There are so many other political issues worth our attention. But in this hyper-partisan age it hurts us to consider that in any specific area, let alone the area of possibly greatest consequence for the future of the country, the other team might get something right. If it’s difficult for conservative voters to imagine the Coalition’s approach could be wrong, perhaps it could be almost as hard for us on the progressive side to give credit for things they do right.

Of course, this is likely all academic. It doesn’t seem likely that the Coalition will change its stance. They are too riddled through with entrenched climate change deniers. Too embedded with the mindset that coal is the energy source of the future and will be the backbone of Australia’s economy for the foreseeable future. Too dependent on the financial backing of their masters and supporters in Clive Palmer, Gina Rinehart and the Minerals Council of Australia. They seem unable to grasp that the market for coal exports will die, suddenly and quickly, and that climate change action can bring economic benefits rather than costs.

Most likely, I’ll never be confronted with the cognitive dissonance of the Coalition finding the way forward on climate change. I just need to accept that there’s a big part of me that hopes they never will.

Like what we do at The AIMN?

You’ll like it even more knowing that your donation will help us to keep up the good fight.

Chuck in a few bucks and see just how far it goes!

Donate Button

The backlash of change

When I was a child, “In the olden days” as my children when younger used to say, Robinson’s jams had a Golliwog emblem and I had a golliwog to play with, as well as traditional dolls.

I also read Uncle Tom’s Cabin.

A decade or so later, my sister was studying medicine in London and brought home a lonely (black) African fellow student to share Sunday lunch.

About this same time, I was reading ‘Cry, the beloved country’.

Learning is not confined to the classroom, and, over time, through expanding our knowledge and understanding, we are offered the chance to cast off prejudices, respect difference and accept that change is a continuing feature of our existence.

That is perhaps an idealised expectation. Not all avail themselves of that choice.

When I was a teenager, homosexuality was a criminal offence throughout the British colonised world, as well as among those of other faiths. In the British context, this was largely a result of the translation of certain passages in the Bible – which was, itself, penned in more ignorant times.

My mother, a dedicated Christian, who was brilliant in English grammar and arithmetic, but totally ignorant of more than basic science, firmly believed in the Genesis story of creation.

Ignorance of scientific discoveries is no excuse for ignoring them once they have been bought to your attention. There is no place in a changing world for ‘believing’ something which has been shown to be false.

It is a fact, which is still being denied by the intransigent, that mankind’s addiction to increasing use of fossil fuels, with the concomitant increase in polluting emissions, is a major contribution to accelerating global warming.

It is a fact that we are running out of time to take the steps necessary to drastically reduce the level of emissions and the damage being done to our oceans by plastic pollution.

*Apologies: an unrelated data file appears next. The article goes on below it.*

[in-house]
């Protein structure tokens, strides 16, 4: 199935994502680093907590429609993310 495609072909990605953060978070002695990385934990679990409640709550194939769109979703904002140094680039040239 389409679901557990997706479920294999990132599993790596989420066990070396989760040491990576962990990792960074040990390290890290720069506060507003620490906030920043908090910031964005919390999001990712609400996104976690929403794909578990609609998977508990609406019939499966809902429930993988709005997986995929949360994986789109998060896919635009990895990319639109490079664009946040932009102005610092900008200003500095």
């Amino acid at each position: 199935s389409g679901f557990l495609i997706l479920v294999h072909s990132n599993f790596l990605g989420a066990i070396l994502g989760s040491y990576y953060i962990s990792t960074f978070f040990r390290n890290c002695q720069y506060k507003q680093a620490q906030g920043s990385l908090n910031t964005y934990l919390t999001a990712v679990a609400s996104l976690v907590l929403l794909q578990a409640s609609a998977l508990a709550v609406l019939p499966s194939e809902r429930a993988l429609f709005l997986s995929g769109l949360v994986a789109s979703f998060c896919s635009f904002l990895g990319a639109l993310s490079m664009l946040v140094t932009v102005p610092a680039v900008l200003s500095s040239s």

Too many wars and conflicts are already occurring around the world, and the expansion of global corporations, encouraging the greed and selfishness of shareholders, are all features contributing to a refusal by a majority of governments to accept the massive task of declaring war on climate change.

Governments think in terms of winning the next election in 3 – 5 years’ time.

This myopic approach denies them the vision of how their current policies will impact the next generation – or they do not care about others enough to think it worthwhile.

When it comes to politics, I sit on the fence.

No one party has all the answers and the way European governments form coalitions from a wide range of parties is, in my opinion, a far healthier way to achieve consensus and develop policies which are not too biased.

The current ‘Coalition’ government in Australia is setting itself up to develop a police state. The AAT is being progressively politicised by appointing liberal members, many with no legal experience and little in the way of other special and relevant expertise.

Our disgusting treatment of refugees and asylum seekers – worse treatment than is handed out to those condemned of serious criminal offences – even Ivan Milat’s cancer was given more medical attention than are the severe traumas inflicted on those confined to Manus and Nauru.

We have a Minister in Peter Dutton who seems obsessed with sadistically inflicting pain and suffering. The Biloela family could have stayed at home, contributing to the community while all their matters went through the courts.

Instead, two innocent little girls have been treated so badly that we have almost certainly breached our obligations under the UN Convention on Children, while they have probably been as traumatised for life as have the victims of institutional sex abuse.

And the cost to the taxpayer has been exorbitant – certainly more than enough to settle all the excluded refugees in jobs and contributing to the economy!

Australia – the Lucky Country? – I don’t think so!

Australia – the land of the Fair Go? – Only if you are white and wealthy!

Like what we do at The AIMN?

You’ll like it even more knowing that your donation will help us to keep up the good fight.

Chuck in a few bucks and see just how far it goes!

Donate Button

The Coalition money shuffle